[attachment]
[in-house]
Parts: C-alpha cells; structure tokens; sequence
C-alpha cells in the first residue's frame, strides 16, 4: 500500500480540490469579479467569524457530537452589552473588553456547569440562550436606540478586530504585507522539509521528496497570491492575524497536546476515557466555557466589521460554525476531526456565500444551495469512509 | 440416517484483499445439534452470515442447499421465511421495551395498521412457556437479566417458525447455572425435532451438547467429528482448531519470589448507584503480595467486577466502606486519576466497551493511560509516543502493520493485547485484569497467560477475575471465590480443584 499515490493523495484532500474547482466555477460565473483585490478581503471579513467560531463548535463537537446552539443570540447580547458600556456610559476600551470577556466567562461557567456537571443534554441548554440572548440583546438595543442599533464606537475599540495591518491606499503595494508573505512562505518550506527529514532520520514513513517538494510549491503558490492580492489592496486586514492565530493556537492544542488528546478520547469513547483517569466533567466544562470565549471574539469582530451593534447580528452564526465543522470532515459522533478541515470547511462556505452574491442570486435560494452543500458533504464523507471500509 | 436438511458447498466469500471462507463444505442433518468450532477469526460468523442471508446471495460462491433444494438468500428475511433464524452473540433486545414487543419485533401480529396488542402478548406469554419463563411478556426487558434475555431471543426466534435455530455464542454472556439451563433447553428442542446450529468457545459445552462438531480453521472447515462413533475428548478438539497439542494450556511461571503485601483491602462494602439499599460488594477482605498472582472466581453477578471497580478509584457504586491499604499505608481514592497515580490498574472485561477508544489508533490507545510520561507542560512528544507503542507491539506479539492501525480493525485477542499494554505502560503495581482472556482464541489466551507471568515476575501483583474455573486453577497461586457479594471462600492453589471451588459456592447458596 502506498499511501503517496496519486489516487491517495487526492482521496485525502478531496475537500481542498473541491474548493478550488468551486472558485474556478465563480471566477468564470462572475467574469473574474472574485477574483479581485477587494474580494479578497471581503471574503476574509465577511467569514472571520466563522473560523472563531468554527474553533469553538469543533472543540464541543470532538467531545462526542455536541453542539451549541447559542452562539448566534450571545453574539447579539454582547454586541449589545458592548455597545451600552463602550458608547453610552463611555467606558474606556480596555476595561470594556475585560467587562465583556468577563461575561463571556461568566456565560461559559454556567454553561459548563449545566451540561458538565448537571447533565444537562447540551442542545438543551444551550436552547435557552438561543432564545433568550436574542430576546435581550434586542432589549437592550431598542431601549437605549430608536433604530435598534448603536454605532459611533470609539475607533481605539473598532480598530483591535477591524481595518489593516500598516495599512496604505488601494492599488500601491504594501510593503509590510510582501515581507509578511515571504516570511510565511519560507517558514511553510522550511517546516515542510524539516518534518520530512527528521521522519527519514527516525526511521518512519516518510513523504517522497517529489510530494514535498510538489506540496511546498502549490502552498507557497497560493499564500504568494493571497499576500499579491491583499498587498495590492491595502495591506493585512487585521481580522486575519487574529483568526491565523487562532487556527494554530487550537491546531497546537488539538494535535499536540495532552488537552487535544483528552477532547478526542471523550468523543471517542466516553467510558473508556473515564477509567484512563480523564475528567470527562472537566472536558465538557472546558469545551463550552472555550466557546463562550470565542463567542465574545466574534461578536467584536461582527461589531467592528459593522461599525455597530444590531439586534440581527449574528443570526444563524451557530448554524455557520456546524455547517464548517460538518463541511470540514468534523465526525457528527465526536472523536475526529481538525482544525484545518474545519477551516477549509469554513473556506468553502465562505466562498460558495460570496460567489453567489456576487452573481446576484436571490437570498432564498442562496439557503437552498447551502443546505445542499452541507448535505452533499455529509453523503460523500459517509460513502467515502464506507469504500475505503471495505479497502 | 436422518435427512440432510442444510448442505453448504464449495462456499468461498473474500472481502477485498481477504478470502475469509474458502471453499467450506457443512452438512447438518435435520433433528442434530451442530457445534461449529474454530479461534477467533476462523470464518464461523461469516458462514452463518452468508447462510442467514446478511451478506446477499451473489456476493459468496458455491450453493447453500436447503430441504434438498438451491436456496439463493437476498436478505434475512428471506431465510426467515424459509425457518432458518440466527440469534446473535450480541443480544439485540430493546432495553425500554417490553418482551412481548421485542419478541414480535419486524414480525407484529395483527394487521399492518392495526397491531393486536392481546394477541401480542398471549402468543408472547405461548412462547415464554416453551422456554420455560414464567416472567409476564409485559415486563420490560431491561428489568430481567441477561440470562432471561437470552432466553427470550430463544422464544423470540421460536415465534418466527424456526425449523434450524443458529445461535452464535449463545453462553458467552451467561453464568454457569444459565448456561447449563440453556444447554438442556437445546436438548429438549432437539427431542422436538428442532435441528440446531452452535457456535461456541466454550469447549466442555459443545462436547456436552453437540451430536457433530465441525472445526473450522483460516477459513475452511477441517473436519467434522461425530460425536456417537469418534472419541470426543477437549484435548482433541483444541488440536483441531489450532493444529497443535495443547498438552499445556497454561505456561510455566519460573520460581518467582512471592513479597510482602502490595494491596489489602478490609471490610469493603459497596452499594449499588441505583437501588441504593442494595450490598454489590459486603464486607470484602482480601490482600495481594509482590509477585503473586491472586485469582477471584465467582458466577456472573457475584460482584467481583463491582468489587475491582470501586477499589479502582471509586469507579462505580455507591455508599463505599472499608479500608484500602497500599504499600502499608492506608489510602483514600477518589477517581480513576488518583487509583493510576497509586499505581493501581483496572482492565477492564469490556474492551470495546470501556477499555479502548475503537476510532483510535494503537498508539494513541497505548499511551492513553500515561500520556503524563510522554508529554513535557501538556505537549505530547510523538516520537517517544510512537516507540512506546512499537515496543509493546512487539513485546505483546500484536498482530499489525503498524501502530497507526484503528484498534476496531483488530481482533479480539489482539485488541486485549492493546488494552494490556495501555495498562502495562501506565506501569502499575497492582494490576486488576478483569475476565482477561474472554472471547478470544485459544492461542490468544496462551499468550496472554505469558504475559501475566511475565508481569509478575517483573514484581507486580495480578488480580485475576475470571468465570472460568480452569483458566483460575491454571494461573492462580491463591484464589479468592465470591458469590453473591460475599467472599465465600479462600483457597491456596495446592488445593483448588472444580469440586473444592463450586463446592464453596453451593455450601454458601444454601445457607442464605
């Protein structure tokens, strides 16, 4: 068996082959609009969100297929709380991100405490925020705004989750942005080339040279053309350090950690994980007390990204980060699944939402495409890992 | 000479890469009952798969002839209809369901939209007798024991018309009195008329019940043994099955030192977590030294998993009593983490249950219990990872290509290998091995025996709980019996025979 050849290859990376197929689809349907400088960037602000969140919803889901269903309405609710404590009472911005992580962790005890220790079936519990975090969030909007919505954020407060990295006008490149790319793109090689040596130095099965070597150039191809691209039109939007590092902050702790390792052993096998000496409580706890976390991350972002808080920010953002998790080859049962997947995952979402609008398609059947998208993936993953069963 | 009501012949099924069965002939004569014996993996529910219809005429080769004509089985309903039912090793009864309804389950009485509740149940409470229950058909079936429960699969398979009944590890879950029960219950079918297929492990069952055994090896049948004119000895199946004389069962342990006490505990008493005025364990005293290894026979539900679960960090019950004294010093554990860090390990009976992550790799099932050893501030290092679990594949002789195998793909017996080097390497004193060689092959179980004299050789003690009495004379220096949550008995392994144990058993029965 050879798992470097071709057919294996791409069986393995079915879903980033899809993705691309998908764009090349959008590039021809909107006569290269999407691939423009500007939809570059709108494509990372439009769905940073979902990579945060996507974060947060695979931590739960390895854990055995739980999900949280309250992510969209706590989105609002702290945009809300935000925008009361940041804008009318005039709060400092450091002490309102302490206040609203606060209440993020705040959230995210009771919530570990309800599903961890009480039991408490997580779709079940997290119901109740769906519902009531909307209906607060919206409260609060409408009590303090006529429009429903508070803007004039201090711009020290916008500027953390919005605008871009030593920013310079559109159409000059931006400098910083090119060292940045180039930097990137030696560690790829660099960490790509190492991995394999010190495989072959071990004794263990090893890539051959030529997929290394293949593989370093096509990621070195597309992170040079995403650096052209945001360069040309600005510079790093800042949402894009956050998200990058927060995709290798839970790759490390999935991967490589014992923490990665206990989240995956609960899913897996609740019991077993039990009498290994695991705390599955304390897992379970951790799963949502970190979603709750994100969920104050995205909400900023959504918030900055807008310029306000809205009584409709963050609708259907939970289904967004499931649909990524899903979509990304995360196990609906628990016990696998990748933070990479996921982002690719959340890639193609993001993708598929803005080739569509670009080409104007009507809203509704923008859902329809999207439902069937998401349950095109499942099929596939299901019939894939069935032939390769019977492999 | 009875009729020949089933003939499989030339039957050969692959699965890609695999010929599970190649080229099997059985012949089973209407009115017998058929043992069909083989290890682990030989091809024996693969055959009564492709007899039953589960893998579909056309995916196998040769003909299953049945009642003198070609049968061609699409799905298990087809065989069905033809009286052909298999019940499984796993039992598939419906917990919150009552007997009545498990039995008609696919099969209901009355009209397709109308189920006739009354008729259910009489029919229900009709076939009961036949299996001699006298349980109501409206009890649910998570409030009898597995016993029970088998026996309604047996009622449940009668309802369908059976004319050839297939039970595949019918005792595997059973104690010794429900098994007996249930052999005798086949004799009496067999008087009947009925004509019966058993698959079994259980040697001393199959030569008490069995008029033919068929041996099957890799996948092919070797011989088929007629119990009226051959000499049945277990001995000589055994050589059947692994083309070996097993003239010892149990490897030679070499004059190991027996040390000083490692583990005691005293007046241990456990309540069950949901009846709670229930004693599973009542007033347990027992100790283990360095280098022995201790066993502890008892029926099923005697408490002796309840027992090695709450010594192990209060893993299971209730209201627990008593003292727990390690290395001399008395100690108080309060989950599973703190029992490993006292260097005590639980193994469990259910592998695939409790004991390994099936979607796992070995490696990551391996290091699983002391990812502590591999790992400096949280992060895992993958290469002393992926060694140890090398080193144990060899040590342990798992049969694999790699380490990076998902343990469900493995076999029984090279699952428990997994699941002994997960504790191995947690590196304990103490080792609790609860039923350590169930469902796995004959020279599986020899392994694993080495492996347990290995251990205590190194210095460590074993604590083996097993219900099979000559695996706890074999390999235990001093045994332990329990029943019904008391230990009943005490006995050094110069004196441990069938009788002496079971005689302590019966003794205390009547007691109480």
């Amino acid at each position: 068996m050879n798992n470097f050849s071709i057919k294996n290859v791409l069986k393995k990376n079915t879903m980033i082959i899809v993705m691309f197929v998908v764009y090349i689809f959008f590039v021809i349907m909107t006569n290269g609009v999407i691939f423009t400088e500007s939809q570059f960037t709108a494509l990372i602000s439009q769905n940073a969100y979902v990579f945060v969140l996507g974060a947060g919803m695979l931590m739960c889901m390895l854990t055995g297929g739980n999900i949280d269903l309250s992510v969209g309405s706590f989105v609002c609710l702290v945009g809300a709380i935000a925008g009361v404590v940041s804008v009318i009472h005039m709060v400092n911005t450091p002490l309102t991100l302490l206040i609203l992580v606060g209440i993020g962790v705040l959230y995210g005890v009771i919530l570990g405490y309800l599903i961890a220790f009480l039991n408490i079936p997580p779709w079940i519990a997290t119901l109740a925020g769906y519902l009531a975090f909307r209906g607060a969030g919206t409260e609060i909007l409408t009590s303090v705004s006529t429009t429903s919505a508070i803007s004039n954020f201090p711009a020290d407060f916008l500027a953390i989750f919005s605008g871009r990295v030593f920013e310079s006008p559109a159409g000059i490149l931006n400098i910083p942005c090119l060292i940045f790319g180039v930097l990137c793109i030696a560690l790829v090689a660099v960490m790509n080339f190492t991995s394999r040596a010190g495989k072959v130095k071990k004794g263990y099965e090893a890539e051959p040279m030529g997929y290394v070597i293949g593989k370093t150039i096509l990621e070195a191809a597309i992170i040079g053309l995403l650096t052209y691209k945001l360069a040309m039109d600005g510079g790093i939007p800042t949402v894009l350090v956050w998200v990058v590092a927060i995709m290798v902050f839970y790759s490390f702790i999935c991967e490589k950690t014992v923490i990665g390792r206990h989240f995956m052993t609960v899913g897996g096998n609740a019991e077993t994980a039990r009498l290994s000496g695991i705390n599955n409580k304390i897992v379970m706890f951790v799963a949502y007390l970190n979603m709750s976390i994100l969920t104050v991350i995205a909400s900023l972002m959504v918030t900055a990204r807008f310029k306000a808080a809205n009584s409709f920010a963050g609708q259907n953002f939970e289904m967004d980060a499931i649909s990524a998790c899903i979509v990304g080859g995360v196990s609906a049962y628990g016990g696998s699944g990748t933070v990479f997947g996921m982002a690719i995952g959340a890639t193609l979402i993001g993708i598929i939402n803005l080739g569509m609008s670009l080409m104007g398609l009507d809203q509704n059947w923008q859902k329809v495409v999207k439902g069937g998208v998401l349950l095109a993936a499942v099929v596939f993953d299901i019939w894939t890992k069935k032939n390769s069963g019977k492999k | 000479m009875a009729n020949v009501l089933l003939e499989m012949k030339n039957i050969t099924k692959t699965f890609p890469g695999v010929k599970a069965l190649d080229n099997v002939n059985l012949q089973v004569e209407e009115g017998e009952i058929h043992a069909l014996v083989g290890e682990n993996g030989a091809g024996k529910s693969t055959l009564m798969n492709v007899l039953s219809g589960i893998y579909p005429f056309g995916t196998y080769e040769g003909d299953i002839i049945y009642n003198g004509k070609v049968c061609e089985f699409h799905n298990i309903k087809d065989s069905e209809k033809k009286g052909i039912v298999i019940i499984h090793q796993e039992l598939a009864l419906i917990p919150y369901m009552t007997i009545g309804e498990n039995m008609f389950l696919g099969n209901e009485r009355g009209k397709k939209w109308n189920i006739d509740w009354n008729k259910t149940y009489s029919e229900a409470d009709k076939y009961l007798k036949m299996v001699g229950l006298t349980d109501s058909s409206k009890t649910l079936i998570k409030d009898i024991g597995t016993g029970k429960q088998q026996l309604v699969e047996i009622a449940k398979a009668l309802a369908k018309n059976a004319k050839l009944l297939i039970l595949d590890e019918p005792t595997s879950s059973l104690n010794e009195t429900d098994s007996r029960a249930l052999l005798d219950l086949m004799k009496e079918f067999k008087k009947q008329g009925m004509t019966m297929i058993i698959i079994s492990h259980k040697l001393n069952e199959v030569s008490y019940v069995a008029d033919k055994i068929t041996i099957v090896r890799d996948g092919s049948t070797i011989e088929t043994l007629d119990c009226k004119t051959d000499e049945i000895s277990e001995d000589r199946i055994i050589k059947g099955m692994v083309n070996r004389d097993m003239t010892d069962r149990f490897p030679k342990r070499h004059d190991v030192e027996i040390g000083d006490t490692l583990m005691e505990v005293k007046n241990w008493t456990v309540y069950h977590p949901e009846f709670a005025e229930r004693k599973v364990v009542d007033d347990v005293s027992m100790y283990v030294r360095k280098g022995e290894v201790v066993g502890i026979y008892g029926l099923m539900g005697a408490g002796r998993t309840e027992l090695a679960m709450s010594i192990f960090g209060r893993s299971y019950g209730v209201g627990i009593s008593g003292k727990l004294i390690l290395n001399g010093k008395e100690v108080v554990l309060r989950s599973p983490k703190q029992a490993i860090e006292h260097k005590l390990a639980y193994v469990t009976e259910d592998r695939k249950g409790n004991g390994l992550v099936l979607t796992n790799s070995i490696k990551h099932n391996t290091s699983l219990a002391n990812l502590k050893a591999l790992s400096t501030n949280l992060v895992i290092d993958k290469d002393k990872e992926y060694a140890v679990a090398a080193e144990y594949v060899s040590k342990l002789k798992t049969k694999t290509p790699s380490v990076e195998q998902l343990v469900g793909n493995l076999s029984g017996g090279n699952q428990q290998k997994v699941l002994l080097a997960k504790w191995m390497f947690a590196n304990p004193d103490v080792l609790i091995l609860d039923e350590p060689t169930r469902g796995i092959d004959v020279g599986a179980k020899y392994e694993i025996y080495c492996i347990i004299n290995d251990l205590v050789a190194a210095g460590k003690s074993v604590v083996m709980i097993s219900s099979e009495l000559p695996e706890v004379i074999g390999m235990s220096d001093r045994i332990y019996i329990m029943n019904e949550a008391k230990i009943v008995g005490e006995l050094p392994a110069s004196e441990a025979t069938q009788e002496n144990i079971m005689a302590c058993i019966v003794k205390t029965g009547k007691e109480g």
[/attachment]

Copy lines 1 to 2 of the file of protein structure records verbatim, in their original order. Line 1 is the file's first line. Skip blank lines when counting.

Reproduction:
[in-house]
Parts: C-alpha cells; structure tokens; sequence